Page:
Shifts in foci and priorities. Different relevance of requirements to changing goals yields conflicting prioritizations and is viewpoint-dependent

J.F. Hoorn, M.E. Breuker, E. Kok

Research output: Contribution to JournalArticleAcademicpeer-review

Abstract

Stakeholders judge goal relevance and software-development project requirements differently, considering them from a business versus a personal viewpoint. Three empirical studies provided evidence that stakeholders' personal goals for a system are valued higher than business goals and that, moreover, changes in personal goals lead to significantly more prioritization activity than changes in business goals. In Study 1, police officers expressed their agreement to a list of requirements on a Capacity Management System from a business and a personal viewpoint. We found a 'requirements-analysis rift,' indicating that stakeholders regard requirements as business-related, agreeing with them even if these requirements do not match their personal goals. In Study 2, science students rank-ordered the same list of requirements on an e-learning environment from a university and a personal perspective. In Study 3, we conducted a similar study with a sample of financial consultants. The latter two studies revealed that, when personal goals changed, prioritization shifts were stronger than when business goals changed. In addition, we suggest a method using the Spearman rho statistic to calculate changes in requirements prioritization under different conditions of goal change. Copyright © 2006 John Wiley & Sons, Ltd.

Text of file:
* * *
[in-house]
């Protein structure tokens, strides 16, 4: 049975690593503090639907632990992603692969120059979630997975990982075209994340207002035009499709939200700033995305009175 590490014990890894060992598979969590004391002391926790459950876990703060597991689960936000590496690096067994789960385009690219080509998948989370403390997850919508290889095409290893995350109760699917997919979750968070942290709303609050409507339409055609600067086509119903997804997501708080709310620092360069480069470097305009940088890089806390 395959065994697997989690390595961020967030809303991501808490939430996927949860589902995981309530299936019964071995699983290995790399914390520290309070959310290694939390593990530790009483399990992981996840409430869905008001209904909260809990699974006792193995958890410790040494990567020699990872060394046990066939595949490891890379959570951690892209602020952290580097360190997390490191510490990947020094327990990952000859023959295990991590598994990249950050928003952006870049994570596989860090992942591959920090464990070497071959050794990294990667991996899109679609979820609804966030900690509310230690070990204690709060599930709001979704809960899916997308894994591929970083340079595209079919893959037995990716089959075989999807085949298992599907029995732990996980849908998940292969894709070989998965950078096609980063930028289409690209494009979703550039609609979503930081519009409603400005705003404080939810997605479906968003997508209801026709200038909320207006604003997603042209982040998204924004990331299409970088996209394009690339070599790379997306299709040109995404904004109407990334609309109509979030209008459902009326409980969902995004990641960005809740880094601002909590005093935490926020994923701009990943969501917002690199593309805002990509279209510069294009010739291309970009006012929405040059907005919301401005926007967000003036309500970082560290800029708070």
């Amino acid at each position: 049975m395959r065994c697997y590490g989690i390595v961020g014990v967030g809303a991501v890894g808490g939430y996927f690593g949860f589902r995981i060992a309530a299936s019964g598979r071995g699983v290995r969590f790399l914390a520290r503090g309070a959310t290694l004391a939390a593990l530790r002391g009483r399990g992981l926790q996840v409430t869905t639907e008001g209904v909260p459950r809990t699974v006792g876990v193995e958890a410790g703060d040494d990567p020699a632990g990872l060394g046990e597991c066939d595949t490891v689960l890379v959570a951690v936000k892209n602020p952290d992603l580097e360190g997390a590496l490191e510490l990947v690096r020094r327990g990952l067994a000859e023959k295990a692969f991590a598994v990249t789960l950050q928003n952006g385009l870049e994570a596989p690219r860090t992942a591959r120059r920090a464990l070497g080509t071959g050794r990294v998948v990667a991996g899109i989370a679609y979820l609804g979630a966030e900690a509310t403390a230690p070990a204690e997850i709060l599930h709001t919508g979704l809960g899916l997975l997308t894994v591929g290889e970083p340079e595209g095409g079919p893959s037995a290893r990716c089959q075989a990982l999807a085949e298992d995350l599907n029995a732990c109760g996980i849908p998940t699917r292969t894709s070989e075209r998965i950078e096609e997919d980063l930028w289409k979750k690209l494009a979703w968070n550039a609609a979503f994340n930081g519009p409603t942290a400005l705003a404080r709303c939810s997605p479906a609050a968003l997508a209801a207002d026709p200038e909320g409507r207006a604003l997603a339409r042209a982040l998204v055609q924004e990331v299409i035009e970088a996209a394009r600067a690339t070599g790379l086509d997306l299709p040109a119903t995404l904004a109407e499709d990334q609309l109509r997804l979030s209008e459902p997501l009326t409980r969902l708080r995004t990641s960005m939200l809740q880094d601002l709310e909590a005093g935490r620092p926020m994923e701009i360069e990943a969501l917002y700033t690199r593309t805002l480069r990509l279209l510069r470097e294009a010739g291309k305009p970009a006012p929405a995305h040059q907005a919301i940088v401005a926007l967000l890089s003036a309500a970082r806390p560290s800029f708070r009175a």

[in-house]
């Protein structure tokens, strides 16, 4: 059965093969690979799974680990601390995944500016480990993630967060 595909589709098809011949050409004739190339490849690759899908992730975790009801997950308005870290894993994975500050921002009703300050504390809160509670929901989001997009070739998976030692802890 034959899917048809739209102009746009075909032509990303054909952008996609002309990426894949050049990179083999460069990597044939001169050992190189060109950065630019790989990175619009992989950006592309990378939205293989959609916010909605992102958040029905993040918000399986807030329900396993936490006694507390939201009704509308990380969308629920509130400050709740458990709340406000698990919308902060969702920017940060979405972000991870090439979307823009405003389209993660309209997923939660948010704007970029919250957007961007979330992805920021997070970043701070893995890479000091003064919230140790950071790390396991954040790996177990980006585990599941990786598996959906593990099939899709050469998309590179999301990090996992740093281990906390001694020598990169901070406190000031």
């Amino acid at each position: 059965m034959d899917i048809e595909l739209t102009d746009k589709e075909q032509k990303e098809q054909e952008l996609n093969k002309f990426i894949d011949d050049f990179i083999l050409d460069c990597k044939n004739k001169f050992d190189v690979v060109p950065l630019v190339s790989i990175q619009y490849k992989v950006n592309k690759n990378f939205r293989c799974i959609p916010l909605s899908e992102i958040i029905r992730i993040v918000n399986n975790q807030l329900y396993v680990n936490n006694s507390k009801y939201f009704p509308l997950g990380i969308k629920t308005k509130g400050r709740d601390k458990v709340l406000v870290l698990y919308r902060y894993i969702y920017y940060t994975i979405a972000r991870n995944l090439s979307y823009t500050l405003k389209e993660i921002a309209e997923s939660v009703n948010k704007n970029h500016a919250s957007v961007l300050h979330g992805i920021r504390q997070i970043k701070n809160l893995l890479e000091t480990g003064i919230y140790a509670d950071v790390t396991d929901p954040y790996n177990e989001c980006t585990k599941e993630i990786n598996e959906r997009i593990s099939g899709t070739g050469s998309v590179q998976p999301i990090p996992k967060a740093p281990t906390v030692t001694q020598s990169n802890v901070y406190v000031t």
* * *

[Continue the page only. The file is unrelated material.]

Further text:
Original languageEnglish
Pages (from-to)465-485
Number of pages21
JournalSoftware Process Improvement and Practice
Volume11
Issue number5
Early online date4 Oct 2006
DOIs
Publication statusPublished - Oct 2006

Fingerprint

Dive into the research topics of 'Shifts in foci and priorities. Different relevance of requirements to changing goals yields conflicting prioritizations and is viewpoint-dependent'. Together they form a unique fingerprint.

Cite this